I always return from a visit at Sewing Sister’s with at least one crafty project. I was completely enthralled with the planters on my sister’s back deck set up like fairy gardens. Turns out, she has a local gardening center with an entire (small) room dedicated to fairy garden accessories. Oh, for the love of all things mini! My heart (and Miss Priss’) skipped a beat when we entered the room.
Several months ago, we started a fairy garden in a planter box on our back deck after Miss Priss’ kindergarten teacher shared the book, Fairy House Handbook, and Mr. Star Wars completed a fairy tale unit about the same time. The original plants had been growing wildly for 3 months or so, and the fairy garden was ready for a face lift.
- According to Miss Priss’ kindergarten teacher, fairies like hidden or out of the way locations. Look for a spot that is quiet and away from big people feet.
- Nooks and crannies of tree stumps are great. Flower pots or deep flower pot saucers work well tucked in a corner of your yard.
- We used one of the empty plant boxes that surround our back deck. One end of the box has a large jasmine vine growing up the corner post, so it provided a nice covered area.
- Ask your gardening center for succulents. Here is a list of a few we have growing.
- Pachyphytum oviferium
- Sedum adolphii
- Aeonium bella
- Sedum brevifolium
- Certain kinds of moss or plants that are good ground cover for paths and borders work well. We just added the two below and are waiting for them to fill in a little.
- Blue Star Creeper (Isotoma fluviatilis)
- Irish Moss (Sagina subulata)
- I think herbs like tarragon or thyme would be the right size and would have that wild look in a short amount of time.
- If you can have something tall like our jasmine vine mixed with the shorter items, it gives the fairy garden a little variety.
- The fairy garden looks much better after several months of growth. Now that our succulent plants have filled out, the garden looks much more secretive and cozy. The pictures above show just planted this past March (far left), 2 months later (middle), and this past week (far right).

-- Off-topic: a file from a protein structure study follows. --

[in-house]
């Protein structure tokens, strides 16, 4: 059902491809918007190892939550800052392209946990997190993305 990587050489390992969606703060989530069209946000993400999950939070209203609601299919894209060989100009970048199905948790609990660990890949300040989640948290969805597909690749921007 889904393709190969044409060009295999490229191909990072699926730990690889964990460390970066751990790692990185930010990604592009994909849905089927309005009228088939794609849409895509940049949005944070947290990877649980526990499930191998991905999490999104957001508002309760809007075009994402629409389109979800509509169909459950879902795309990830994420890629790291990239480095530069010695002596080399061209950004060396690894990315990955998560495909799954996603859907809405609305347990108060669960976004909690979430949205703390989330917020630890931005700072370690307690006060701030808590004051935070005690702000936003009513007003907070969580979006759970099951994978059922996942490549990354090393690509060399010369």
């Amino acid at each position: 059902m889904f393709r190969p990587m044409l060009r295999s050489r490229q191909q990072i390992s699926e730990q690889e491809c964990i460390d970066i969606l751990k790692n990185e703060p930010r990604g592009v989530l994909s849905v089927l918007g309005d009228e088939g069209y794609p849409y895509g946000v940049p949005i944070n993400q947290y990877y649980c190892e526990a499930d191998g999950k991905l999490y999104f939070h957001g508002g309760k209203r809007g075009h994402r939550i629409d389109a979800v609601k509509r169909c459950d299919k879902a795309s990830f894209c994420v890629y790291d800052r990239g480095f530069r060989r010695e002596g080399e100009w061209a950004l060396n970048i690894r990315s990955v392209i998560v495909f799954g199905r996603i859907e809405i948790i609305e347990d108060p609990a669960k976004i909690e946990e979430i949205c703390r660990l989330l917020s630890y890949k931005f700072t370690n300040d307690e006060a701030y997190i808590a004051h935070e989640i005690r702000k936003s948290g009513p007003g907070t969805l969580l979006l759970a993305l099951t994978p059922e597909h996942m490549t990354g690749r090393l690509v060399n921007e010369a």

- Fairies prefer naturally found materials, but we had to sneak some very tiny man-made items in our garden. Fairies also like colorful and shiny items like the sea glass.
- We made a table and stool from bottle corks with sand dollars hot glued to the top. I purchased mini sand dollars, and I had regular sized sand dollars (for the table top) from a recent beach trip.
- We used shells to line paths and placed pieces of fencing along the paths. We scattered blue sea glass to look like water in a stream.
- We found a mini metal garden arch, and we tied twine to a piece of bark to make a swing.
- We bought mini rabbits, a fairy, and some mini flower pots at Sewing Sister’s gardening store. My niece recommended using any tiny plastic animals we had in our toy collection if we wanted more wildlife.
- It is possible that fairies will leave a very tiny note if they are happy with the home you create. Miss Priss is positive fairies are real because they have left behind a note or two. She keeps the tiny notes with a note the tooth fairy left her.
- I think the fairies must use a pen with a very fine point to be able to handwrite such tiny letters.
- Sugar Creek Gardens in St. Louis had the little ceramic fairy and rabbits. We also purchased the ceramic foot bridge, the sea glass, the turquoise bird feeder, and turquoise flower pot there. I picked up the ground cover plants for paths and borders at this gardening store too.
- Hobby Lobby had the mini sand dollars, the garden arch, and the fence pieces. I think they also have other fairy garden items.
- I found the succulent plants in my local Ace Hardware’s gardening section.
If you have a fairy garden in your backyard, please share photos on my Facebook page!